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You can whip these up in no time! The longest wait time is when they’re chillin’ in the fridge. They’d be perfect for a fall party or shower, Friendsgiving, Thanksgiving, any fall weekday or family weekend dessert. Heck, take them to a football tailgate (any Browns fans out there?)!

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These little dishes of yum definitely enhanced our evening of shorts, t-shirts and backyard track ball. Don’t wait for a special occasion. Make your own occasions feel special! Pumpkin Crème Brûlée won’t let you down!

From the heart,
Shannon

Pumpkin Crème Brûlée
Ingredients
6 large egg yolks
1/2 cup brown sugar
1 tsp. pumpkin pie spice
1 tsp. vanilla bean paste
2 cups heavy cream
1 cup pumpkin purée
3 tsp. bourbon
4 TBSP sugar for torching

Instructions

  1. Preheat oven to 325 degrees F.
  2. Whisk together the egg yolks, brown sugar, pumpkin pie spice and vanilla bean paste in a medium bowl.
  3. In a small saucepan, heat the cream over medium low until it just simmers. Slowly whisk the milk into the yolk mixture. Fold in the pumpkin and bourbon.
  4. Place six 6-ounce ovenproof ramekins in a roasting pan.
  5. Divide the pumpkin mixture evenly among the ramekins. Place the pan in the oven and fill with just enough hot water to reach halfway up the sides of the ramekins. Bake until the centers are just set but still jiggle a bit. Could take 25-35 minutes.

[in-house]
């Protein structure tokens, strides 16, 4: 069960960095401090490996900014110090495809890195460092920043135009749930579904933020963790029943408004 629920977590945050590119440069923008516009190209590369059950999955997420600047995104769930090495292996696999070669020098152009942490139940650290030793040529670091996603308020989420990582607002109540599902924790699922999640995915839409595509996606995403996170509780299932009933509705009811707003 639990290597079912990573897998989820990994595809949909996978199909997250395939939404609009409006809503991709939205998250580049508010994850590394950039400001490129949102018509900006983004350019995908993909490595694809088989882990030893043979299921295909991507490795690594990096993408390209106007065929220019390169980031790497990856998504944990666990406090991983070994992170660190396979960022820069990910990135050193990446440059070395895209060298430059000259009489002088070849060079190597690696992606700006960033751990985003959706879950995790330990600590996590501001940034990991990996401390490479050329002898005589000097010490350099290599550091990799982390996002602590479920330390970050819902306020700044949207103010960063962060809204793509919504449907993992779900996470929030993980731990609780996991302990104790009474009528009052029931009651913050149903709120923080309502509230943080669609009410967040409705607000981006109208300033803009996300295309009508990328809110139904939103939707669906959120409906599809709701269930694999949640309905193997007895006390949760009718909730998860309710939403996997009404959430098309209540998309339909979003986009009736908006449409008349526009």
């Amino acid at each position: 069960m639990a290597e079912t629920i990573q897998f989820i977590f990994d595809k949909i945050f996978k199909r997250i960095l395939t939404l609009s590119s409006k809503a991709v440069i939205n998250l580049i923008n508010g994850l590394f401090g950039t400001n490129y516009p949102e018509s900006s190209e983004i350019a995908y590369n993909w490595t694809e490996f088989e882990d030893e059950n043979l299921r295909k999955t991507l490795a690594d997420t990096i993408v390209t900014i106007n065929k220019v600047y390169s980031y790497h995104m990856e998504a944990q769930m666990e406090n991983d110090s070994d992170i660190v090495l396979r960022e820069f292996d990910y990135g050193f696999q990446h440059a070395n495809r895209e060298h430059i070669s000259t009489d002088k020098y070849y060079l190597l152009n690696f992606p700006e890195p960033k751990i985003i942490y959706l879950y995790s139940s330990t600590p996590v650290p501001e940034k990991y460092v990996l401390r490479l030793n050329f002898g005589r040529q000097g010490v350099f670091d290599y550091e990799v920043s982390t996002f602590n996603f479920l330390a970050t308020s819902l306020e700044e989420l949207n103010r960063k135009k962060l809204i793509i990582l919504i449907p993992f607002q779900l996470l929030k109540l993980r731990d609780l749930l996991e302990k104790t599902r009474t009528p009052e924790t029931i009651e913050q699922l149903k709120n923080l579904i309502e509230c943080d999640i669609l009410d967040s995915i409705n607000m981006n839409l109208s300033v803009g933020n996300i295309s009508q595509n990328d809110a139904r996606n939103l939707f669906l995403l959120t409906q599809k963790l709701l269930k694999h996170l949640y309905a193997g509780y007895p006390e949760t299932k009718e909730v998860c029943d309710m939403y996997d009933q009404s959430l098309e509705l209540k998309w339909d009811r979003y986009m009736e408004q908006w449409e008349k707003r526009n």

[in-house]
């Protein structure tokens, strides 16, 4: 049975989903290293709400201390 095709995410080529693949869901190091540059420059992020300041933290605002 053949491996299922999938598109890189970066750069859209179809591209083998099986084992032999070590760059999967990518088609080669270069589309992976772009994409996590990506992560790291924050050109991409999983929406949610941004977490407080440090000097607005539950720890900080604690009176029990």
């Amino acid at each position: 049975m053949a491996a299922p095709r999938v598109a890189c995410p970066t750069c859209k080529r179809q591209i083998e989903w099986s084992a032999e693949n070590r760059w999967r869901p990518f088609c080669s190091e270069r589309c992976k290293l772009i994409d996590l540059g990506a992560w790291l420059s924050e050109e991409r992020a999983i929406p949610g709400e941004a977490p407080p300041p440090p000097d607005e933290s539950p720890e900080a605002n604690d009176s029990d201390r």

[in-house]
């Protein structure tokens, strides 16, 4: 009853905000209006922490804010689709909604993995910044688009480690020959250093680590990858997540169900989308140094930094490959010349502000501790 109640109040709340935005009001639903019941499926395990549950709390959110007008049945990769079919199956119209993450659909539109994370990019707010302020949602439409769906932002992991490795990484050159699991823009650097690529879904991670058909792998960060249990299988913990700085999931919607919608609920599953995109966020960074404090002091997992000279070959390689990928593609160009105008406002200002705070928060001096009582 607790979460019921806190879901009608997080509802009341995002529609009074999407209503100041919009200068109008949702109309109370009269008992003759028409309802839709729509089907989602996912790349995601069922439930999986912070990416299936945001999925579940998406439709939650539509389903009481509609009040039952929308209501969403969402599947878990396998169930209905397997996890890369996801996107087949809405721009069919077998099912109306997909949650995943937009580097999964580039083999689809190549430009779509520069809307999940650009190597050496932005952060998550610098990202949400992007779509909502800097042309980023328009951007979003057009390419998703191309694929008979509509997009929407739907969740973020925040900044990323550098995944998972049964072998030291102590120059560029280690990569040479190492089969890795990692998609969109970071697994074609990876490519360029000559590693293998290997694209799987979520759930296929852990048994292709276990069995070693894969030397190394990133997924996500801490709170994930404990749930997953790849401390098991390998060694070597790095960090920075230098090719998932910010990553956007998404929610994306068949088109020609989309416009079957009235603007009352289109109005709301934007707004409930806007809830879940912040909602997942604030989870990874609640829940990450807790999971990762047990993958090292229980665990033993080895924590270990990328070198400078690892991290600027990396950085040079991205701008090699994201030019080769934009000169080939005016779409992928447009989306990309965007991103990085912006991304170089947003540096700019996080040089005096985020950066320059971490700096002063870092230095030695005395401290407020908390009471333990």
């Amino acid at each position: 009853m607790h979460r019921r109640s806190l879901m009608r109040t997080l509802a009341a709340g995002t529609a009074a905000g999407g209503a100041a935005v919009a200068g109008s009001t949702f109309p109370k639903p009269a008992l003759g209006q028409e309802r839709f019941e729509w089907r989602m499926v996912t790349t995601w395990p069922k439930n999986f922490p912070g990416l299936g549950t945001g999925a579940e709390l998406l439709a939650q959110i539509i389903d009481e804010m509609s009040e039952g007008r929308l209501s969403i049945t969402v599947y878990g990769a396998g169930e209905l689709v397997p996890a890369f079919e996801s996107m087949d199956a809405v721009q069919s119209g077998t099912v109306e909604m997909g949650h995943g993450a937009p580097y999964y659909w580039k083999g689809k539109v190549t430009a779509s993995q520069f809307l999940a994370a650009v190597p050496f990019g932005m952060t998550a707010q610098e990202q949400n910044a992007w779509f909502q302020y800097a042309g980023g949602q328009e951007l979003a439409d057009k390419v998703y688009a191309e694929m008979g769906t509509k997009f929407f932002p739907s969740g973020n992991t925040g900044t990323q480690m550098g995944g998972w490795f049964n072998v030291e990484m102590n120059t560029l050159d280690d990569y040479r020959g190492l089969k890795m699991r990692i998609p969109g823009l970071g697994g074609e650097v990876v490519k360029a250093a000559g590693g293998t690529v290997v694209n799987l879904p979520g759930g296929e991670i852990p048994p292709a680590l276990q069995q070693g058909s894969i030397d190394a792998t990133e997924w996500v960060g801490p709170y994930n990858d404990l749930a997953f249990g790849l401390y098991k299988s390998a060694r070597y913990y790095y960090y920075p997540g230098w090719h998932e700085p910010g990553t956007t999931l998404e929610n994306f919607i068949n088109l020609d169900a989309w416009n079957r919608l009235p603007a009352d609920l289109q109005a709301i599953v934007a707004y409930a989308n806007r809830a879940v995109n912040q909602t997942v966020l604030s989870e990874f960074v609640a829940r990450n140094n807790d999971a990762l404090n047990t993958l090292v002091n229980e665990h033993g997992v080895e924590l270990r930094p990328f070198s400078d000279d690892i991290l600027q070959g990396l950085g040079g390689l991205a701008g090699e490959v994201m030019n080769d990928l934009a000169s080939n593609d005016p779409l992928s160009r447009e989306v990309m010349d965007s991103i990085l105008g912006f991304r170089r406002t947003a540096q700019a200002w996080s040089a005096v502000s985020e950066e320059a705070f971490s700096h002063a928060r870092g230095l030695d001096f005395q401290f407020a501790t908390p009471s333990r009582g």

6. Remove the ramekins from the water bath and let cool to room temperature, 30 minutes. Refrigerate until cooled completely, at least 4-6 hours.
  7. To serve, sprinkle each ramekin with 2 teaspoons of sugar. Brulee with a kitchen torch until the sugar is melted and golden brown. (You can also place the ramekins under a broiler until the sugar is golden brown, about 2 minutes.)

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Birthday Pumpkin Spice Bread Pudding

Yesterday was Casey’s birthday.  I usually try to make him one of his favorites when we celebrate.  He loves bread pudding! I’ve never made it for him and this is the year! Since I’m trying to do pumpkin recipes during September, I decided to put a pumpkin spin on traditional bread pudding. That turned out to be a real good idea!

Bread pudding comes in many forms but it’s basically cream, eggs, vanilla and bread baked all together. What’s not to love?

Casey likes more of a custard type bread pudding. As I reviewed recipes, I concluded that to get a more custard like texture, the cream should be cooked and the entire thing should be baked in a water bath.

I wish I could tell you I took the simple route but I really wanted to make this incredible for him. Therefore, I made a few components that all came together to make one spectacular explosion of flavor!

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This thing is layer after layer of flavor! Let’s get into making it!

First off is a Vanilla Bean Creme Anglaise. Huh? I didn’t know much about that but it’s rich and full of half-and-half, vanilla beans, egg yolks and sugar. Simmer the half-and-half and vanilla bean and seeds then slowly whisk into the eggs and sugar mixture. Strain it and cool in an ice bath. Look at all the pretty vanilla bean flecks. It should be smooth and beautiful! Pop it in the fridge until it’s time to dish up your dessert.